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Politics & Law Series: General Election

What are the big foreign policy issues facing the UK?

Academics will discuss the UK General Election at a special panel debate

by Ed Grover (Senior Communications Officer)

Is the UK’s ‘special relationship’ with the US doomed? How will Britain’s new government tackle ISIS? How could the SNP affect UK foreign policy?

These will be among the questions tackled at a General Election 2015 panel debate hosted by the Centre of International Policy Studies (CIPS) at City University London, on Thursday 30th April.

Leading academics from the Department of International Politics will explore some of the biggest issues that will face the new UK government after the vote on 7th May.

As well as foreign policy, the relationship between politicians and the City of London’s financial and banking sectors will also be on the agenda, with Professor Ronen Palan leading the discussion.

Dr Robert Davies, of Cass Business School, will discuss the UK's role in Europe and Professor Inderjeet Parmar, Head of the Department of International Politcs, will outline British political parties' approaches to UK foreign policy.

Portrait of Rosemary HollisAlso on the panel will be Professor Rosemary Hollis, who will explain the risk of "foreign policy confusion” within a coalition government, which would face the task of re-establishing the UK’s international standing.

Speaking ahead of the discussion, she said: “On foreign policy, the challenge facing any new government after the election will be to restore British influence in all the key international bodies in which Britain has traditionally played an important role.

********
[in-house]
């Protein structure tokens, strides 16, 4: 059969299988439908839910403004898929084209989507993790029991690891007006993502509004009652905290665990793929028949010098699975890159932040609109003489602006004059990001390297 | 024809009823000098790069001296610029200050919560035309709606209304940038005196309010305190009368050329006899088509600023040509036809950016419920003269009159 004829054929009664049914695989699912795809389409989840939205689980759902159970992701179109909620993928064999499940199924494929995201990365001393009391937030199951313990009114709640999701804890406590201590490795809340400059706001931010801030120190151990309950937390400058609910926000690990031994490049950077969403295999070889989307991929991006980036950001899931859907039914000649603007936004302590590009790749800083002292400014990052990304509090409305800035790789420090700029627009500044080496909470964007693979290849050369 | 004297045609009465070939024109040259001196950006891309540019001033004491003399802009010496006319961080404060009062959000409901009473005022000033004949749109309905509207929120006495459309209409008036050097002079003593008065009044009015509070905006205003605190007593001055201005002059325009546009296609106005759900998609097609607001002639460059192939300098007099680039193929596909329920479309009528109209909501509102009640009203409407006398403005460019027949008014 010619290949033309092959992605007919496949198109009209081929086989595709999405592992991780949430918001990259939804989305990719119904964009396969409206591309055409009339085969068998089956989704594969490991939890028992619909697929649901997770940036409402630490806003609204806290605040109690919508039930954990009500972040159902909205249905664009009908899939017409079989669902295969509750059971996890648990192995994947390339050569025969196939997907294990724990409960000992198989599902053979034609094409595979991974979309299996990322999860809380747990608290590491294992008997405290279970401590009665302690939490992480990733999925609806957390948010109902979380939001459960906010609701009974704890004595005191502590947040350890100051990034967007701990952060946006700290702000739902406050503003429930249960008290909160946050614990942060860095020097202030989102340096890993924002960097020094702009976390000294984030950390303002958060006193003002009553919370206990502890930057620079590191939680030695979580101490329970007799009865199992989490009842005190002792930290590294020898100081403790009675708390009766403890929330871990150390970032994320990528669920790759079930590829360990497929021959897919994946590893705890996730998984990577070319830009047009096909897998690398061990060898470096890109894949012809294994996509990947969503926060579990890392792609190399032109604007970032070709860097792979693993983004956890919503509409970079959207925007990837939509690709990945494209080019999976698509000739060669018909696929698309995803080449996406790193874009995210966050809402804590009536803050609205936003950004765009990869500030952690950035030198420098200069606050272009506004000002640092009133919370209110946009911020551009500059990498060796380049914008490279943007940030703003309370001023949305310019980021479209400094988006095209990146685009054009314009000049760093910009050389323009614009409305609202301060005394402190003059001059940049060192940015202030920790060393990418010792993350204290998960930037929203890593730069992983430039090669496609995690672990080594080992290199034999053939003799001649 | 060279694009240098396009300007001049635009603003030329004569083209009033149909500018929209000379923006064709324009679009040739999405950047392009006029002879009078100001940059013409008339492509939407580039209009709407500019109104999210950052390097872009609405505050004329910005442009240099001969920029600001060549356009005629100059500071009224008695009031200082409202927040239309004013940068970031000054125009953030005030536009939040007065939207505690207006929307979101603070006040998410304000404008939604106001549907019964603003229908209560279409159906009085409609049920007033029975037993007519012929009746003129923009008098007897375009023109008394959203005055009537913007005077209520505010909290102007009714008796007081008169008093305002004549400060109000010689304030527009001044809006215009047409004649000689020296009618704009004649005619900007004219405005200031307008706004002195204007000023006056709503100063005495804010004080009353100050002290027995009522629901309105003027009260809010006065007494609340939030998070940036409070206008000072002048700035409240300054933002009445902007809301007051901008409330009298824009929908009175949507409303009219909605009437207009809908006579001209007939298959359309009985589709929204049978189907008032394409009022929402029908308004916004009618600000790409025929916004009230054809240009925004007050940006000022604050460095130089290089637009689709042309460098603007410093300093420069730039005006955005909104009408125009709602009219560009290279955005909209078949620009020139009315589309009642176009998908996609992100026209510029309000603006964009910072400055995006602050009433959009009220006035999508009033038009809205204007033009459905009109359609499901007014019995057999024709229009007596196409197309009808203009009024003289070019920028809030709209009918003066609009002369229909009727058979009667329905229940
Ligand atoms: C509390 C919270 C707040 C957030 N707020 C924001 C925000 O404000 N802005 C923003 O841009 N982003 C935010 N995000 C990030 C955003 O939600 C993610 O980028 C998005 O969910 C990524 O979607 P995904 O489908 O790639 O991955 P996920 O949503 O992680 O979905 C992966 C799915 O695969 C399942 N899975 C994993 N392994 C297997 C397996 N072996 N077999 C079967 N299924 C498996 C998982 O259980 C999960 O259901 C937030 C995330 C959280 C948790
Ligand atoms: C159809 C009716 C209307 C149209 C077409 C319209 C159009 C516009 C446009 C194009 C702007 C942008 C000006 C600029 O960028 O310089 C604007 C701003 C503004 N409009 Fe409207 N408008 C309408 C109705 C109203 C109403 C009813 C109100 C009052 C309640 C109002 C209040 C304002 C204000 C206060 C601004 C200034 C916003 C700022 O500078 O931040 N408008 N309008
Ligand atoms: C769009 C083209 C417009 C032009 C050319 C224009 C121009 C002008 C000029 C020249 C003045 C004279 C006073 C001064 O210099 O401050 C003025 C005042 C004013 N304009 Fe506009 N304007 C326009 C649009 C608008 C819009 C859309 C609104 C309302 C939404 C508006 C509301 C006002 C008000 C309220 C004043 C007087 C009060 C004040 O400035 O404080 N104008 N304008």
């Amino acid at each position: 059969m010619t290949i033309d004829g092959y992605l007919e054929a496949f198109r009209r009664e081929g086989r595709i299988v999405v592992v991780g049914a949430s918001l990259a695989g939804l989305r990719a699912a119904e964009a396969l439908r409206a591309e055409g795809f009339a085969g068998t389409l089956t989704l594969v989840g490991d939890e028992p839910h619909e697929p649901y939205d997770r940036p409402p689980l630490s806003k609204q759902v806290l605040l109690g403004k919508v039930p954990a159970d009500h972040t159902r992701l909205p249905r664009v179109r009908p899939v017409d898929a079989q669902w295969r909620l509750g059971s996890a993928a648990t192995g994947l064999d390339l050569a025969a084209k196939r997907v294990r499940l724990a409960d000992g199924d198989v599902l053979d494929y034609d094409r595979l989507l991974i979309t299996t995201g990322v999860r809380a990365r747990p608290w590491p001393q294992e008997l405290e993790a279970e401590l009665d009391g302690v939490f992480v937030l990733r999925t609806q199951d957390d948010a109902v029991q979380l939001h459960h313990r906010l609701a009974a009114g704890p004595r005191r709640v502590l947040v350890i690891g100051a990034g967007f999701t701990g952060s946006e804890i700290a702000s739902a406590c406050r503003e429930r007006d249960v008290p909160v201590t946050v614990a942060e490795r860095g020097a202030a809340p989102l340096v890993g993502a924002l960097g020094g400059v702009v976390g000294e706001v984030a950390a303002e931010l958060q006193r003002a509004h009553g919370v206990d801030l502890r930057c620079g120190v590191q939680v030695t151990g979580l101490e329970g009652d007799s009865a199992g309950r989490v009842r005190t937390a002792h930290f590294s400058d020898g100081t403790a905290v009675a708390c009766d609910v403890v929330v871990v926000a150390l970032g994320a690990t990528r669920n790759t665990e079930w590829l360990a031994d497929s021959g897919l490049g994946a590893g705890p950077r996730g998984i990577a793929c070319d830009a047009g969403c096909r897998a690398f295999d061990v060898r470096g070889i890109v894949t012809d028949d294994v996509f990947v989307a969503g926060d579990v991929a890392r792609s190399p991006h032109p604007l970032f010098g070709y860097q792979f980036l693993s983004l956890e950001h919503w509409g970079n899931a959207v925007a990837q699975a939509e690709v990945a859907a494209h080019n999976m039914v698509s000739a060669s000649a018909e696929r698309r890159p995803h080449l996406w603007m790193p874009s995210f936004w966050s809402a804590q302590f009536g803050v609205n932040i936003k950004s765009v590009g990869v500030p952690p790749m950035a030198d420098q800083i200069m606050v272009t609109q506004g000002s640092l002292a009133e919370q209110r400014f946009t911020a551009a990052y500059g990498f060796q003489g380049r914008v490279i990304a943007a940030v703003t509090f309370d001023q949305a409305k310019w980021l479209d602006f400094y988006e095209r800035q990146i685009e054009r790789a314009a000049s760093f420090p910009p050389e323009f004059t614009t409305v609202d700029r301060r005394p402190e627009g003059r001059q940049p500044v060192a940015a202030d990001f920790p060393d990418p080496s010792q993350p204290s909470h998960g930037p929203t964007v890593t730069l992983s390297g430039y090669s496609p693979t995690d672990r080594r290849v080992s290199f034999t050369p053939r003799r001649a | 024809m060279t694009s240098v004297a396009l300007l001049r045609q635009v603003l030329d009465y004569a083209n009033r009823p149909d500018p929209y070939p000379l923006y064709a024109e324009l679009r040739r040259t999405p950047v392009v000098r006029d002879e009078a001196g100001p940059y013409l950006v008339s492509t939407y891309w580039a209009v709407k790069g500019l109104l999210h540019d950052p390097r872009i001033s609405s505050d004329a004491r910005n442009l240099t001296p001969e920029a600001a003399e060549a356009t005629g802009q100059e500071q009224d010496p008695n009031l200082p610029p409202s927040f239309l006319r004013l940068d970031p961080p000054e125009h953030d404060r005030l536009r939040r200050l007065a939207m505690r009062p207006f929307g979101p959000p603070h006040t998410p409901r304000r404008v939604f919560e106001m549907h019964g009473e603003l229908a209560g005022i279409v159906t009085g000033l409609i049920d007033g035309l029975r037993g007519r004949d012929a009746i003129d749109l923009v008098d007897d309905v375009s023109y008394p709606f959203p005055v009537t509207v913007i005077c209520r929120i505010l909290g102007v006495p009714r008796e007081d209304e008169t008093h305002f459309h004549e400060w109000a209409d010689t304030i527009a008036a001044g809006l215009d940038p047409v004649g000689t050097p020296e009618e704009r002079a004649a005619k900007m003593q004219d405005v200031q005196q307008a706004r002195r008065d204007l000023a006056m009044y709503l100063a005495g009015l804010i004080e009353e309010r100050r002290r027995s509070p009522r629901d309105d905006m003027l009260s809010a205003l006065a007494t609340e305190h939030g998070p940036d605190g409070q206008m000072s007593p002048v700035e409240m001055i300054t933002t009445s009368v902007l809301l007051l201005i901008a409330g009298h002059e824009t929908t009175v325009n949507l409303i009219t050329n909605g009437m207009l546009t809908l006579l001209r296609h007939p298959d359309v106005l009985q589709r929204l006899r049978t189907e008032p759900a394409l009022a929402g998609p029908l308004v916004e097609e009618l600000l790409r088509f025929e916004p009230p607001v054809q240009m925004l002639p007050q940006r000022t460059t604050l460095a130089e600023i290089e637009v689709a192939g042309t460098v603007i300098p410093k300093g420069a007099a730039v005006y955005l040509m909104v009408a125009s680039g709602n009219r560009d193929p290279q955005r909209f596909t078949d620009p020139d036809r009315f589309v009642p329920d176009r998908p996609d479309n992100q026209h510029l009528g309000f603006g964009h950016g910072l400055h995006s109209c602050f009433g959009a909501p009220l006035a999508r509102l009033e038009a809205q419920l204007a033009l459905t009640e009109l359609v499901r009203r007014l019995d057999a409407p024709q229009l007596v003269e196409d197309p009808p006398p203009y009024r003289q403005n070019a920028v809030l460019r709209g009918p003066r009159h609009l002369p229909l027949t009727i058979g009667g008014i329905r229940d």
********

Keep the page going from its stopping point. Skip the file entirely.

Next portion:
“Since the parliamentary defeat of Cameron’s initiative to participate in a punitive air assault on Syria, for alleged use of chemical weapons in 2013, Britain’s voice has been virtually absent on the international stage.”

Professor Hollis will describe Britain’s current European standing, exploring why the UK currently has “few friends” among EU member states following the Euro-sceptic line taken by the Conservatives.

She explained foreign policy could take a “back seat” if Labour formed a government through deals with the SNP, as the nation would be absorbed by discussions about national unity, while nationalist parties in Northern Ireland and Wales could also pull focus onto domestic matters.

Professor Hollis says US concern over the UK’s defence cuts could threaten the nations’ historically strong ties and believes a more modest international role could have implications for the UK’s permanent seat on the UN Security Council.

“If a lesser role for Britain were to be combined with a UK withdrawal from the EU – which is of course the main demand of UKIP – then Britain’s capacity to ‘punch above its weight’ will be permanently reduced,” she said.

Dr Amnon Aran will chair the panel. Completing the line-up will be Stuart Hooper, an International Politics Masters student at City who is standing as an independent candidate in the General Election, in the South Basildon and East Thurrock constituency.

To sign up for the event, which starts at 6pm, and for more information, click here.

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